I hope you’ve had a chance to look at NO & ME but, in case you haven’t, listen to a few people who have and then you can decide…
This is a novel narrated by a precociously clever French Girl, Lou Bertignac, ‘blessed’ (or perhaps not) with an egregiously high IQ and burgeoning conscience. Lou has to do a special project for school and without really thinking she decides that it will be on the homeless, and more particularly on a young girl she has just met at the Gare Austerlitz. This is No. She is eighteen and sleeping rough. This is the beginning of an intense friendship which will change both of their lives and the lives of Lou’s family, and it will introduce Lou to some of the delights and harsh realities of the adult world.
I fell for the voice of 13 year old Lou, “top of the class but silent and a loner” – her mixture of self-knowledge and naivete. I loved her passionate anger against injustice and her determination to act. I like the way her sadness and yearning for warmth and emotion takes her again and again to one of the main stations in Paris where she loves to watch the people arriving and leaving, meeting and separating – and see their feelings of sadness and joy. she also likes to collect things that are lost or broken or abandoned and that is of course where No comes in.
No is revealed through Lou’s eyes, with tenderness, hope and sometimes a twinge of jealousy but never pity. She doesn’t like talking much, distrusts adults and fears the night – she is a fragile and vulnerable creature and, as the author says, her name reflects her nature – she is an absence almost, a negation. Her relationship with Lou is strong and tenuous at the same time. It is a really tricky one to make real and for me it somehow really works – all disbelief was suspended. I SO wanted things to come right, for the dream of having a family to happen and then for her boyfriend to there for her…despite all the odds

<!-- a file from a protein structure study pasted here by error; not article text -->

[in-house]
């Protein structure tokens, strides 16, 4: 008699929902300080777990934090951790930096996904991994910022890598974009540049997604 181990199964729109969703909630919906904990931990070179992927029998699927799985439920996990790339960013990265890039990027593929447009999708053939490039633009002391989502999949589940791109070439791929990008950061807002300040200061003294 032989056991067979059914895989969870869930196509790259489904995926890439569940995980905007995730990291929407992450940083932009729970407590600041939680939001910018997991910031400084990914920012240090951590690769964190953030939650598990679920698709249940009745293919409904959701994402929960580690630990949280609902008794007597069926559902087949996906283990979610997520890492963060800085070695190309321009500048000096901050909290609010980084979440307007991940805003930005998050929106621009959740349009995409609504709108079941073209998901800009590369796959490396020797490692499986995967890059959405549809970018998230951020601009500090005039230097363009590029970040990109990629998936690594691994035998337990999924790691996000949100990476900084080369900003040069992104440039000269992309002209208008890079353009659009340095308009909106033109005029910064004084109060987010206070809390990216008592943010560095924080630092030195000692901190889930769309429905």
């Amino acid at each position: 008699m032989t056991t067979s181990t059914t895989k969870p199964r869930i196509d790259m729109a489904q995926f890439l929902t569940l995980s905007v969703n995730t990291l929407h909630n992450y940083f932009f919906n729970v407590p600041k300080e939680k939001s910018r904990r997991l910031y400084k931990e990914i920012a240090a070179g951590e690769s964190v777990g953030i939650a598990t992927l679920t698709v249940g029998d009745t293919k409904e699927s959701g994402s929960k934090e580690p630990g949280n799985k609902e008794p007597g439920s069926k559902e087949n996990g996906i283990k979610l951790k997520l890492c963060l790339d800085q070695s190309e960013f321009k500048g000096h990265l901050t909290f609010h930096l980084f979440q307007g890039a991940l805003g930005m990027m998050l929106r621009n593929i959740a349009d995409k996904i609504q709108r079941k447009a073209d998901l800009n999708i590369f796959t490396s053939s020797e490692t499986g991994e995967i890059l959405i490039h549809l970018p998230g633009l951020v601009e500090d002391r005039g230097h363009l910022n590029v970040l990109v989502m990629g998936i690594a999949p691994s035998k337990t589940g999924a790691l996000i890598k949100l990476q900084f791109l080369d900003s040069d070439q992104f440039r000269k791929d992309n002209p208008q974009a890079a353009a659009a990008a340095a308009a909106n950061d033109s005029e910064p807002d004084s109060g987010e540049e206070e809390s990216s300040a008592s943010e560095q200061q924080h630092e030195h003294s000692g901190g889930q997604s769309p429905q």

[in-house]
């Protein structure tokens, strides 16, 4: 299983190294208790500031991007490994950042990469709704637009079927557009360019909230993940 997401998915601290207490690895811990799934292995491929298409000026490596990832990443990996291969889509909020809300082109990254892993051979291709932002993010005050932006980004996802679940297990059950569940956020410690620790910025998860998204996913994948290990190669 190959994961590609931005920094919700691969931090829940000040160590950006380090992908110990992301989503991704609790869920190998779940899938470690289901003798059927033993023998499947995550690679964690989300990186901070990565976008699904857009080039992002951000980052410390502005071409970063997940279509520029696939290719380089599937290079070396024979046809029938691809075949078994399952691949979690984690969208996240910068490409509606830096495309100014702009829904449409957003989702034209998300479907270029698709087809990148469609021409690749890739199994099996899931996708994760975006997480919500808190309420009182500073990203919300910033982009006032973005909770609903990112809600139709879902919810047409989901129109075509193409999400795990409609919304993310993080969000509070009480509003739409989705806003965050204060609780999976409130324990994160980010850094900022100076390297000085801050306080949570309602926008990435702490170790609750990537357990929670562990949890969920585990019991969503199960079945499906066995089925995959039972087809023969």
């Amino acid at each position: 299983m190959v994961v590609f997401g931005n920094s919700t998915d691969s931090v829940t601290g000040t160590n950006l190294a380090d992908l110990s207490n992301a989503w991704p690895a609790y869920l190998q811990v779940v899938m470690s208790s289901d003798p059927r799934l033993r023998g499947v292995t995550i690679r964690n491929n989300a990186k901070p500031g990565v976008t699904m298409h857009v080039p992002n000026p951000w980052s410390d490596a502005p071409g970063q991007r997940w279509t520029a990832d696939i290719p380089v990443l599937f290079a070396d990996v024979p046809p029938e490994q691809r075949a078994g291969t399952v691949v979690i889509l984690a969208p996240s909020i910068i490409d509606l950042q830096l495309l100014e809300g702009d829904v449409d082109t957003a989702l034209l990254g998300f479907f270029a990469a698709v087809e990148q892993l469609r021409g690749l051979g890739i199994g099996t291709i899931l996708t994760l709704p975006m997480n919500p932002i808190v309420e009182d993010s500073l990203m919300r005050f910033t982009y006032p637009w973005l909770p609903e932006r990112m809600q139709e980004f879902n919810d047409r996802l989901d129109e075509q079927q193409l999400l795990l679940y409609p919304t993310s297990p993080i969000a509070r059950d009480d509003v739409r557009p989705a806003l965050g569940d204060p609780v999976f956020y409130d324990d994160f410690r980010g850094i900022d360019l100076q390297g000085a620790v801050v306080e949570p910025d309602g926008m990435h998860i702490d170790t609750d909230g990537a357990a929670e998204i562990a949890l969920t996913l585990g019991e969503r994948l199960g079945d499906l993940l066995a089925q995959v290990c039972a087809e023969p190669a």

And I also loved the portrait of Lou’s family which has lost its way because of a great sadness that has befallen them. Again you experience this as Lou does – the silence and solitariness – they are frozen in their grief and don’t know how to escape it, until No arrives. She gives them the chance to do something, to help.
I won’t say more, but here are some ideas/questions that you might want to think about:
- Lou says “All my life I’ve felt on the outside wherever I am…at one remove…as if I’m on the other side of a huge invisible window.” Why do you think this window dissolves when she meets No?
- Delphine de Vigan said that she didn’t intend Lou to be the main character but Lou dictated otherwise (and, curiously, when I first read the book it was Lou’s story that dominated but when I just reread it, it was No who took more of my attention). Why do you think de Vigan allowed Lou to stay in the foreground? by using a 13 year old narrator how does this change the way the reader perceives things?
- Another quote form the book, this time form The Little Prince: when the fox asks the Little Prince to tame him, the prince is hesitant and confused so the fox explains: “if you tame me, we shall need one another.” Does this happen with No and Lou? Is it an equal relationship?
- Families…Lou’s family I broken, Lucas is left to his own devices and No is abandoned. What does the book make you feel about the nature of families and the responsibilities of parents? when No is introduced to Lou’s family, something begins to mend but is it possible for No to understand what a family really means? (NO & ME was published as an adult book as well as YA in the UK – how differently will adults read it? are they/we more cynical/critical?
- How happy is the ending? Lou started off as a ‘utopian’ – how has she been changed by her experiences? do you think she is still utopian at the end of the book?
- NO & ME is set in Paris. To me it certainly feels French. Does this affect the way you feel and understand the lives of the characters and does the distance make it more vivid or more distant ?
- Does this book make you look differently at the homeless – does it make you LOOK?
If you want to hear Delphine de Vigan talk about NO & ME, you can watch an interview with her here.
Did you read NO & ME with us this month? Let us know what you thought in a comment or on Twitter @HotKeyBooks!
In February we’ll be reading FANGIRL by Rainbow Rowell! You can follow along on GoodReads and keep an eye out for a more detailed blog post about why we picked this book next week.